Getting to Know: Garage Blues duo, Frankie & Jimmy


In today’s Getting to Know, we meet fun-loving garage blues duo, Frankie & Jimmy. Their new album Scream The Blues is coming soon, and they hope to end up on a Wheaties box. If you are in an up and coming band that would like to partake in a Getting to Know feature, contact to receive the questionnaire and instructions. Thanks!

frankie-jimmy-1-smallBand Name: Frankie & Jimmy
Band Members: Frankie Flowers (slide guitar, porchboard bass, tambourine, and background hollering), and Jim Fitzgerald (harmonica, lead hollering, and whistling).
Years Active: 2.5
City of Origin: Hamilton, ON.

Who are you and what do you do? 
“Frankie & Jimmy are a sliding delta garage blues duo. We revive old blues songs with a punk sensibility. We spend a lot of time at pho restaurants and calling liquor stores to see if they will stock our favourite kind of cider. Jim spends a lot of time sassing people. Frank spends a lot of time conditioning his hair.”

In 100 words or less, tell us how your band has gotten to this point. 
“We actually went to the same elementary school but Frankie was a grade ahead because he’s old. We met again as adults through mutual friends and were in another band for a little while that only played two shows. That project went south and we wanted to keep playing together. This blues duo was initially formed to make ourselves better at our instruments. Blues slide guitar and harmonica have some very challenging riffs. We played our first show in St. Catharines and have been gigging around Southern Ontario ever since.”

What is your latest release and how would you best describe it to someone who hasn’t heard your band? 
“We’ve recorded 13 songs for a 12-inch record. It was recorded by Mike Cividino and Pat Sirrs; mixed by Pat Sirrs; and mastered by Mike Trebilcock (The Killjoys). We’re in the process of ordering our wax now. The LP is called Scream The Blues, and I couldn’t be happier with the way it sounds. We take old favourites and play them in our own way; a fuzzed out, growling revival of old delta blues and rock n’ roll innovators. I’m not going to pretend I can write a better song than Leadbelly or Elizabeth Cotton, so I’d rather play their music. This record is fun, danceable, stripped down, moody and occasionally demented.”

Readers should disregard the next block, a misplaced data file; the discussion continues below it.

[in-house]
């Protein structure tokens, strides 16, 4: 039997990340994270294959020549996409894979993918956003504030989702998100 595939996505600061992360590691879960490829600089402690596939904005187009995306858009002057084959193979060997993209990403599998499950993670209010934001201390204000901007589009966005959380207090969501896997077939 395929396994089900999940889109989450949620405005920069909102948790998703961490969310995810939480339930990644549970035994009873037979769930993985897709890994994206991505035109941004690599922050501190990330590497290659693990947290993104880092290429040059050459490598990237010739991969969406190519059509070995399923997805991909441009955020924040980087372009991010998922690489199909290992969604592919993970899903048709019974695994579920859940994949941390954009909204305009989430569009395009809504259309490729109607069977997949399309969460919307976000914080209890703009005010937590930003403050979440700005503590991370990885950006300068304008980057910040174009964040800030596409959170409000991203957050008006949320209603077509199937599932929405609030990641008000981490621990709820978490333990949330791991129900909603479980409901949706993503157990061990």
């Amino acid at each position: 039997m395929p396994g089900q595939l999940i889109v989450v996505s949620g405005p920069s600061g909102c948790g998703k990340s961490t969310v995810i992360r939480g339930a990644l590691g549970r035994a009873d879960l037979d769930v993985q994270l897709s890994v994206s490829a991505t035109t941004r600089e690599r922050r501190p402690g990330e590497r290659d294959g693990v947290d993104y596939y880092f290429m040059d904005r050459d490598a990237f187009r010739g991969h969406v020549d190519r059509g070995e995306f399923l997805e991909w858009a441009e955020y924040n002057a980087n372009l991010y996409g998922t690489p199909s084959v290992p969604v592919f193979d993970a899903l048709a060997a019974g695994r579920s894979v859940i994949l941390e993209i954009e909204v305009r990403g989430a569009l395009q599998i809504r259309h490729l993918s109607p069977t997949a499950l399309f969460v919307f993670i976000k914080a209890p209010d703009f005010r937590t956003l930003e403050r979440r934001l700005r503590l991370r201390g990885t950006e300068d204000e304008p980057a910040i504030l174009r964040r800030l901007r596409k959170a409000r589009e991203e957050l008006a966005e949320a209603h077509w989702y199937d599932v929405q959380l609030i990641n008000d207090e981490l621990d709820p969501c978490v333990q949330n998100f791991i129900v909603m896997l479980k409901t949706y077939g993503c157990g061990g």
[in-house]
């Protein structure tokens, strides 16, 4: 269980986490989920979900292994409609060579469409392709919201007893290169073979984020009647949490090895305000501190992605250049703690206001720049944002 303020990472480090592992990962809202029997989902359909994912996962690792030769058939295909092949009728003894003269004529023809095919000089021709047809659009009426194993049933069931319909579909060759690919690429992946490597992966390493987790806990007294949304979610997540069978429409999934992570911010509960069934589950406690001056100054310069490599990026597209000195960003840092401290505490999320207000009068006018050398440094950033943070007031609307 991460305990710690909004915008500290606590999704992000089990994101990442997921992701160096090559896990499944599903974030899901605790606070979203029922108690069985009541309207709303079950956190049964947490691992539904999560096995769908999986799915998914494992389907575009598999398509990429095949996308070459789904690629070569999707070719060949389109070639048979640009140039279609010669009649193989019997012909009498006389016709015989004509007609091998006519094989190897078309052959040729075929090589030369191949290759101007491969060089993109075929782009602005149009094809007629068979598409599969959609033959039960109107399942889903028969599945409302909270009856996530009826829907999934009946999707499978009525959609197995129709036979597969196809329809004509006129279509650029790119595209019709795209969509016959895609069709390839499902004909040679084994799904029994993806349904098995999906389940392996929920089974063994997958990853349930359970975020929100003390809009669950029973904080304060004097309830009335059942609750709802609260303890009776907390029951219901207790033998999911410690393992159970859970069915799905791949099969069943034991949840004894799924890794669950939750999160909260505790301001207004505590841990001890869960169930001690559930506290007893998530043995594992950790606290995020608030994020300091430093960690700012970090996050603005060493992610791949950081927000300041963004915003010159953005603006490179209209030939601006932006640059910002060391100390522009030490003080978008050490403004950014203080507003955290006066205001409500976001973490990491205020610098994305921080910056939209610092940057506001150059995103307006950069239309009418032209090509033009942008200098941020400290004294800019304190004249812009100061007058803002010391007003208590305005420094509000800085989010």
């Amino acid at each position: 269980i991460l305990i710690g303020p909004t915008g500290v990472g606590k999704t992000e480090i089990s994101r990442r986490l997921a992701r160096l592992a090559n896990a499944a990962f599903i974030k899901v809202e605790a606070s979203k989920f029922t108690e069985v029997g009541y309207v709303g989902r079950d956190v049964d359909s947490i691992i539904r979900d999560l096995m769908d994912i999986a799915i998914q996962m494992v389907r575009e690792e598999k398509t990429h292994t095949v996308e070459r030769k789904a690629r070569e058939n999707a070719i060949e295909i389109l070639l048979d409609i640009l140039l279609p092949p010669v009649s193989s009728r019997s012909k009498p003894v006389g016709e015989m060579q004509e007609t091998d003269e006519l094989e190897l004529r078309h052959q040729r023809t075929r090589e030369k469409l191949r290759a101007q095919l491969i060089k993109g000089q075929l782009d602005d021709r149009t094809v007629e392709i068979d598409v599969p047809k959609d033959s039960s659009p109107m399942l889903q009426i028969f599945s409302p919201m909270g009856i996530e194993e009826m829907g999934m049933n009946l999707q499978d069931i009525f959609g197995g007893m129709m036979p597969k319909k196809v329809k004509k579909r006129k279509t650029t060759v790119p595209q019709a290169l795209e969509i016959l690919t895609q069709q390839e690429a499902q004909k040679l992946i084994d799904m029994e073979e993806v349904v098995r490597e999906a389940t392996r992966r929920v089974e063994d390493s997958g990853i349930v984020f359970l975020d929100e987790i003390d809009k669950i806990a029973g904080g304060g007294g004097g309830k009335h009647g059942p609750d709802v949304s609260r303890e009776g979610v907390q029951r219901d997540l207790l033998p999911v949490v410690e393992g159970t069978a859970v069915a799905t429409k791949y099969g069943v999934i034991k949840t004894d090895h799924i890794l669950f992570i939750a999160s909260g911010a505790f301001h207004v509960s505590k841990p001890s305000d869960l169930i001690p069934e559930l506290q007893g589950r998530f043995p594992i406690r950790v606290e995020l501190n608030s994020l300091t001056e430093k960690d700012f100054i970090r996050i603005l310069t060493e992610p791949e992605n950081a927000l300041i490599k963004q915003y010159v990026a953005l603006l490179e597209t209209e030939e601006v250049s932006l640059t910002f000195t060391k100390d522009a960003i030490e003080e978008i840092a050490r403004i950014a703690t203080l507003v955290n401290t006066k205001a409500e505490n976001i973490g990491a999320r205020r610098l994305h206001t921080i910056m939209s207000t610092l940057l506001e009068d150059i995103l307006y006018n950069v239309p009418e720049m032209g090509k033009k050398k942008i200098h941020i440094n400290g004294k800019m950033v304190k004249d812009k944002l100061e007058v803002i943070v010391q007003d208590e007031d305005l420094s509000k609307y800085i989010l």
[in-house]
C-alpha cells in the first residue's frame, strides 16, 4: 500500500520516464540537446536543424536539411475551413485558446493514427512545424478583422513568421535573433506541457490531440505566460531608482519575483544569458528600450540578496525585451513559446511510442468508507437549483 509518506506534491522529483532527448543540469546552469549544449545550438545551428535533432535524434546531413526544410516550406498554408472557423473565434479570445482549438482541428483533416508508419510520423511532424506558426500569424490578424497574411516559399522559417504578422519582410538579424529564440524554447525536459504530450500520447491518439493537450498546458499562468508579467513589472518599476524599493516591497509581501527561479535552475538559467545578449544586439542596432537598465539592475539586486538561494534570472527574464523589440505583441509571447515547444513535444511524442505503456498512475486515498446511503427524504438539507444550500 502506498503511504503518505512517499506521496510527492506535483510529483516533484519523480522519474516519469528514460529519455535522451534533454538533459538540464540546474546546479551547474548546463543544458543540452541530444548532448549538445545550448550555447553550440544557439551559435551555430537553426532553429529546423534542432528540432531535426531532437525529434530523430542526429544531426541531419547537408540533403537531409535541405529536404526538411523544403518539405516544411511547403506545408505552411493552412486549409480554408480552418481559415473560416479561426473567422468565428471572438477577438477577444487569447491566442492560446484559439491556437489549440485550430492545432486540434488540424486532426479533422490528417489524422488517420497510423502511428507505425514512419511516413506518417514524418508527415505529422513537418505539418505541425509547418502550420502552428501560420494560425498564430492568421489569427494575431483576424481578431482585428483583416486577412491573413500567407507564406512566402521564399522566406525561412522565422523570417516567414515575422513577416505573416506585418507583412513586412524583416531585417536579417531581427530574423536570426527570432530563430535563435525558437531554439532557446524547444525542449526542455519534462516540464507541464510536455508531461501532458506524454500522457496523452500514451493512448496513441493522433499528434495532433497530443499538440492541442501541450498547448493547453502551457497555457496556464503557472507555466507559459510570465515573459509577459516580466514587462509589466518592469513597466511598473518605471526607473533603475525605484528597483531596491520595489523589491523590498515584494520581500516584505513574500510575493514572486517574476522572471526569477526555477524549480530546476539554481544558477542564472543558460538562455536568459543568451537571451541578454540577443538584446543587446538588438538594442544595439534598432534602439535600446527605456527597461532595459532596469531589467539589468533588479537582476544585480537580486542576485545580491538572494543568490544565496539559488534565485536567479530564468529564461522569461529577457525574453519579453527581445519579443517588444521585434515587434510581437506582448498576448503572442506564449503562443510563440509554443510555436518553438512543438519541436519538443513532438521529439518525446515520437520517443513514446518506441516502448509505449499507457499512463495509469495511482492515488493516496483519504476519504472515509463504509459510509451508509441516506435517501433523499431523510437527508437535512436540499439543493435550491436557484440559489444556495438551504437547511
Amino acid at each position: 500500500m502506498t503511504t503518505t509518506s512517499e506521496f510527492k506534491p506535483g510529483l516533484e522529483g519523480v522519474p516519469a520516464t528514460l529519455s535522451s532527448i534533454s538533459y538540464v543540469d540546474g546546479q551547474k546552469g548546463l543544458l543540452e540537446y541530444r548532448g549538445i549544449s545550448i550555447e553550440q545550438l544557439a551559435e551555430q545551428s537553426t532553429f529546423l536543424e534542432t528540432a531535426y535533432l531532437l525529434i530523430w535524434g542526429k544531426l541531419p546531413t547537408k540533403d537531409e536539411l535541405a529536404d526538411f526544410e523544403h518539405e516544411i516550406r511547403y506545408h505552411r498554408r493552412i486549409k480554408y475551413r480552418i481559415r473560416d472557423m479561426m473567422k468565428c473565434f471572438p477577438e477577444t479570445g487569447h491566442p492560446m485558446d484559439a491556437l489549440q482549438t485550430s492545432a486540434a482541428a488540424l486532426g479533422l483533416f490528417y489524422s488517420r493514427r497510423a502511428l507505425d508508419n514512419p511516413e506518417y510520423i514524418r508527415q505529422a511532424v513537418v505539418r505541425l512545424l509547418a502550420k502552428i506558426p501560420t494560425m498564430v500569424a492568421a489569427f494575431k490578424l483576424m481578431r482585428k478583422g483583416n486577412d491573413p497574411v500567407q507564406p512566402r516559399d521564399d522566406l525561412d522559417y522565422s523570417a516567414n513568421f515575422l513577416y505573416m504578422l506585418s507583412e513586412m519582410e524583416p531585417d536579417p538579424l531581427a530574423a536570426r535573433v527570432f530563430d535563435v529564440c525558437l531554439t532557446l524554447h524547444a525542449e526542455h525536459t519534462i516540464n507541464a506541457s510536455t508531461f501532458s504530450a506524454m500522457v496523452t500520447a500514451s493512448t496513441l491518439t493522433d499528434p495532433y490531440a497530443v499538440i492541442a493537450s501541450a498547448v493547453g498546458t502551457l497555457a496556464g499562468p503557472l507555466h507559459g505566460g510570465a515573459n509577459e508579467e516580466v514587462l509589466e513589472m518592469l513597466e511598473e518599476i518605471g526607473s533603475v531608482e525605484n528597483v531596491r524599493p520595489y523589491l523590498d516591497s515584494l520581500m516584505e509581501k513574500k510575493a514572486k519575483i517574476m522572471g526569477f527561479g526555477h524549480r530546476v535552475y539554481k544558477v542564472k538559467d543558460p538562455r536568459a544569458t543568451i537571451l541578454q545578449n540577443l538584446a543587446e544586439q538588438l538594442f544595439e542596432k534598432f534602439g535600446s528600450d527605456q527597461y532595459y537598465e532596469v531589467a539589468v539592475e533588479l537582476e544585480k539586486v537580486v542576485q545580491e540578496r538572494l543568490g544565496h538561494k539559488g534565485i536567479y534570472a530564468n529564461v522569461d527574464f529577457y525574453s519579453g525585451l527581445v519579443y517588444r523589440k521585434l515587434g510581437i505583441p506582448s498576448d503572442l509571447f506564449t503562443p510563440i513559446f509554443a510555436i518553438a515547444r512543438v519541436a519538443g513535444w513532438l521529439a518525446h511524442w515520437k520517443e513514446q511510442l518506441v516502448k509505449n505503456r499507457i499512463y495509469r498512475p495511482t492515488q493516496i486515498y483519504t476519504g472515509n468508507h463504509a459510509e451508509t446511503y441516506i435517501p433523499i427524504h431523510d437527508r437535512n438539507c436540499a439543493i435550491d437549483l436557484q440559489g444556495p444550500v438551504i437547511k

When making an album, which aspect of the process do you put the most time into and why? 
“We recorded the album in single takes, so getting the songs sounding just right live was definitely the most time consuming. Some songs, we took 20+ takes. We wanted to get it just right, so if one of us messed up we had to start over again. Individual tracking can be great, but for the way we play it, it simply wouldn’t have worked. We wanted an organic and live feel while still maintaining studio quality. Tone is very important, so we’ve spent a lot of time cultivating our sound, and that comes from hours and hours of working it out in the studio. It was frankie-jimmy-2important to us to sound genuine. What you hear on the record is what you get from a live show. Good thing it’s so much fun or it might feel like work.”

What is the best part about your band and why? 
“The best part about our band is that we’re a two-piece so we either get along or we don’t…and we pretty much always get along. There are no massive band arguments. Everything is positive, fun and productive.”

What makes your band unique from the rest? 
Frankie tunes to Low A=444 Htz (American standard tuning is Low A=440 Htz).  It’s a more natural tuning and certain notes can do some weird things to your brain. When he feedbacks his guitar it feels really nice.”

How does your band survive the challenges of touring/gigging?
“We make sure to have as good a time as possible all the time. Having good tunes and snacks, and being comfortable on the ride up goes a long way in being happy campers. Also, we make sure not to get bogarted. Gas is expensive.”

Would you rather be critically-acclaimed; rich and famous; or an under-the-radar band with a dedicated fan base? 
“I want to be on a box of Wheaties or a milk carton.”

If you’d have to compare your band to another one out there, living or dead, who would it be and why? 
“People say we’re like The White Stripes except Frank’s prettier and a better drummer. Wild Billy Childish’s blues records were a huge influence to Jim in building a sound. Frank listens to a lot of Ragas and draws a lot of influence from traditional Indian music.”

Which band/musician would you like to share many drinks with? What would you talk about?
“Leadbelly. We’d talk about freight trains and murder. Or Bo Diddley. I’d listen to just about anything Bo Diddley would have to say. He was the coolest.”

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